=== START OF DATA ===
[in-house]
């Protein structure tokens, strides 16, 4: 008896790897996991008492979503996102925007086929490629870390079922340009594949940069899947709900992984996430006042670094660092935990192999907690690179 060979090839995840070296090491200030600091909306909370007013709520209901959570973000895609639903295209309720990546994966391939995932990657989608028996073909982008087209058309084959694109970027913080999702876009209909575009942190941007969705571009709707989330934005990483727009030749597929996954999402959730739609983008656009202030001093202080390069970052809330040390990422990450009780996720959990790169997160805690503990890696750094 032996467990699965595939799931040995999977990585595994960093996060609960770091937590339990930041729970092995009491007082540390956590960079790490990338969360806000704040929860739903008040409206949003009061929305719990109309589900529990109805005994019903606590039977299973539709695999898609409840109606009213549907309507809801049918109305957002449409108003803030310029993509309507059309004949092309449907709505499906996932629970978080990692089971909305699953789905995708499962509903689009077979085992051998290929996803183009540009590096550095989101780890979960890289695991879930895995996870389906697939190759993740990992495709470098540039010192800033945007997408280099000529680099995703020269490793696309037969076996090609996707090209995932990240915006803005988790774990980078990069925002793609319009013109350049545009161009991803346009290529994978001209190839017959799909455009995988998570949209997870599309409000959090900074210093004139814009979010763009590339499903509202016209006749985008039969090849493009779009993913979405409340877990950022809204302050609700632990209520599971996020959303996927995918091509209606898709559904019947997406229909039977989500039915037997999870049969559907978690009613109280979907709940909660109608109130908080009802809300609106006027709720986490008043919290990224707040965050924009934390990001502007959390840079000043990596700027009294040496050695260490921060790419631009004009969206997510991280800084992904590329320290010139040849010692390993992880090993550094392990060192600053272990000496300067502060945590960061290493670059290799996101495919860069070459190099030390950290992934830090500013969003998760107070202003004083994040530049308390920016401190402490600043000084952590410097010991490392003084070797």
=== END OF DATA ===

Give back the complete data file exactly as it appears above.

[in-house]
């Protein structure tokens, strides 16, 4: 008896790897996991008492979503996102925007086929490629870390079922340009594949940069899947709900992984996430006042670094660092935990192999907690690179 060979090839995840070296090491200030600091909306909370007013709520209901959570973000895609639903295209309720990546994966391939995932990657989608028996073909982008087209058309084959694109970027913080999702876009209909575009942190941007969705571009709707989330934005990483727009030749597929996954999402959730739609983008656009202030001093202080390069970052809330040390990422990450009780996720959990790169997160805690503990890696750094 032996467990699965595939799931040995999977990585595994960093996060609960770091937590339990930041729970092995009491007082540390956590960079790490990338969360806000704040929860739903008040409206949003009061929305719990109309589900529990109805005994019903606590039977299973539709695999898609409840109606009213549907309507809801049918109305957002449409108003803030310029993509309507059309004949092309449907709505499906996932629970978080990692089971909305699953789905995708499962509903689009077979085992051998290929996803183009540009590096550095989101780890979960890289695991879930895995996870389906697939190759993740990992495709470098540039010192800033945007997408280099000529680099995703020269490793696309037969076996090609996707090209995932990240915006803005988790774990980078990069925002793609319009013109350049545009161009991803346009290529994978001209190839017959799909455009995988998570949209997870599309409000959090900074210093004139814009979010763009590339499903509202016209006749985008039969090849493009779009993913979405409340877990950022809204302050609700632990209520599971996020959303996927995918091509209606898709559904019947997406229909039977989500039915037997999870049969559907978690009613109280979907709940909660109608109130908080009802809300609106006027709720986490008043919290990224707040965050924009934390990001502007959390840079000043990596700027009294040496050695260490921060790419631009004009969206997510991280800084992904590329320290010139040849010692390993992880090993550094392990060192600053272990000496300067502060945590960061290493670059290799996101495919860069070459190099030390950290992934830090500013969003998760107070202003004083994040530049308390920016401190402490600043000084952590410097010991490392003084070797």